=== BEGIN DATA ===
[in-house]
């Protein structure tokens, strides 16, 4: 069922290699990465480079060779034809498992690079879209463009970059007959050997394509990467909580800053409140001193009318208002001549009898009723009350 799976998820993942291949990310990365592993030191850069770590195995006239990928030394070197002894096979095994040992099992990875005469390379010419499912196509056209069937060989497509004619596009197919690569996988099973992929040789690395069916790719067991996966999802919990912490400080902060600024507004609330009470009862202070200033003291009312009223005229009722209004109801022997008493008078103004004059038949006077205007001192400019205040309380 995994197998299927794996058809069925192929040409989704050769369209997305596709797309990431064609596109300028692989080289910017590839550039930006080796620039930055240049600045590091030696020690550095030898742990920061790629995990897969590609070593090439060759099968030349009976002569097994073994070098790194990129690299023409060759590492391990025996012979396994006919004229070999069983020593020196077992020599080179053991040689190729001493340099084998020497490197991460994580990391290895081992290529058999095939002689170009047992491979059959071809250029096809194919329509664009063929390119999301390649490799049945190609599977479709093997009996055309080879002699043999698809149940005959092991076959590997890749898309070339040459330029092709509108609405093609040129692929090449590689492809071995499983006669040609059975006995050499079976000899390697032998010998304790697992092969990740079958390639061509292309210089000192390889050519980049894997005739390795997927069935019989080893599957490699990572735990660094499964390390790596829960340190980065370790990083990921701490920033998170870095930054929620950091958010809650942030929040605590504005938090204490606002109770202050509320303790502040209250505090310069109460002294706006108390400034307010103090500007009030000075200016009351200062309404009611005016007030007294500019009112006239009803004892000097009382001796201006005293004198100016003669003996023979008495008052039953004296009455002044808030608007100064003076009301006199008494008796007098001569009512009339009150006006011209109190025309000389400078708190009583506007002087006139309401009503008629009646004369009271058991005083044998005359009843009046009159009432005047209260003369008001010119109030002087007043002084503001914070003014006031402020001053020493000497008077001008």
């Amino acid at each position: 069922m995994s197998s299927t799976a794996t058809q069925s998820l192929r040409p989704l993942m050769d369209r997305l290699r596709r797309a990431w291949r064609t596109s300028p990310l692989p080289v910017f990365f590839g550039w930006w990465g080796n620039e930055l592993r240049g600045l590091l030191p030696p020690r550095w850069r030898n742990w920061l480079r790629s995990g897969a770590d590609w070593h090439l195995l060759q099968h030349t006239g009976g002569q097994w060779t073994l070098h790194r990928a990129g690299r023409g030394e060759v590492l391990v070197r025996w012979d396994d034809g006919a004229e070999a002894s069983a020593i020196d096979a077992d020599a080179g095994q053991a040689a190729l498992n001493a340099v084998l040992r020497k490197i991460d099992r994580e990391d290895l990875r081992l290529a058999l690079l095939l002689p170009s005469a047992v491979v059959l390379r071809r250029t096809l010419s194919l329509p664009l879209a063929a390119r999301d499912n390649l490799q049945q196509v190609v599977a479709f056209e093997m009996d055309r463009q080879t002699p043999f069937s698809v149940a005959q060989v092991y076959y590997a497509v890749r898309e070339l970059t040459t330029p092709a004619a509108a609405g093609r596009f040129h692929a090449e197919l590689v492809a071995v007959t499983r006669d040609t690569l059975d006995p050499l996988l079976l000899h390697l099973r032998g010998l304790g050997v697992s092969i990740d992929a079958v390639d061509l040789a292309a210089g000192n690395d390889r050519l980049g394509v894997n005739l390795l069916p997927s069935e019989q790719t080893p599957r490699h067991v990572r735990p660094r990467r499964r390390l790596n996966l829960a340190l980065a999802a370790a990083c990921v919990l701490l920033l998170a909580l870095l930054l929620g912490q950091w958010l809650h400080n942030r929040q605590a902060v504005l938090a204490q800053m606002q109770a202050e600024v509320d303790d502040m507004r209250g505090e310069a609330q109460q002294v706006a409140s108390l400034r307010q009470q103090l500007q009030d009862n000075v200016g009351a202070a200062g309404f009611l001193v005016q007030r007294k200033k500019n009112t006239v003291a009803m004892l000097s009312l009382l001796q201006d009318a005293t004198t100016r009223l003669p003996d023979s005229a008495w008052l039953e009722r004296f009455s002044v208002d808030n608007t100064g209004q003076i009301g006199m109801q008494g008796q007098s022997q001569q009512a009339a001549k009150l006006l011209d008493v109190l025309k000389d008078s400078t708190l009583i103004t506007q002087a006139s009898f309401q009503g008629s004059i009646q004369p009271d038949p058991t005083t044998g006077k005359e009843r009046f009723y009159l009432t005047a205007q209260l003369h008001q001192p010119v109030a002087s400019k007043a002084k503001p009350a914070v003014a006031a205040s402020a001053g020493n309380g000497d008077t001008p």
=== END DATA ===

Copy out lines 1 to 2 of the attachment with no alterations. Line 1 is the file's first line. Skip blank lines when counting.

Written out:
[in-house]
């Protein structure tokens, strides 16, 4: 069922290699990465480079060779034809498992690079879209463009970059007959050997394509990467909580800053409140001193009318208002001549009898009723009350 799976998820993942291949990310990365592993030191850069770590195995006239990928030394070197002894096979095994040992099992990875005469390379010419499912196509056209069937060989497509004619596009197919690569996988099973992929040789690395069916790719067991996966999802919990912490400080902060600024507004609330009470009862202070200033003291009312009223005229009722209004109801022997008493008078103004004059038949006077205007001192400019205040309380 995994197998299927794996058809069925192929040409989704050769369209997305596709797309990431064609596109300028692989080289910017590839550039930006080796620039930055240049600045590091030696020690550095030898742990920061790629995990897969590609070593090439060759099968030349009976002569097994073994070098790194990129690299023409060759590492391990025996012979396994006919004229070999069983020593020196077992020599080179053991040689190729001493340099084998020497490197991460994580990391290895081992290529058999095939002689170009047992491979059959071809250029096809194919329509664009063929390119999301390649490799049945190609599977479709093997009996055309080879002699043999698809149940005959092991076959590997890749898309070339040459330029092709509108609405093609040129692929090449590689492809071995499983006669040609059975006995050499079976000899390697032998010998304790697992092969990740079958390639061509292309210089000192390889050519980049894997005739390795997927069935019989080893599957490699990572735990660094499964390390790596829960340190980065370790990083990921701490920033998170870095930054929620950091958010809650942030929040605590504005938090204490606002109770202050509320303790502040209250505090310069109460002294706006108390400034307010103090500007009030000075200016009351200062309404009611005016007030007294500019009112006239009803004892000097009382001796201006005293004198100016003669003996023979008495008052039953004296009455002044808030608007100064003076009301006199008494008796007098001569009512009339009150006006011209109190025309000389400078708190009583506007002087006139309401009503008629009646004369009271058991005083044998005359009843009046009159009432005047209260003369008001010119109030002087007043002084503001914070003014006031402020001053020493000497008077001008």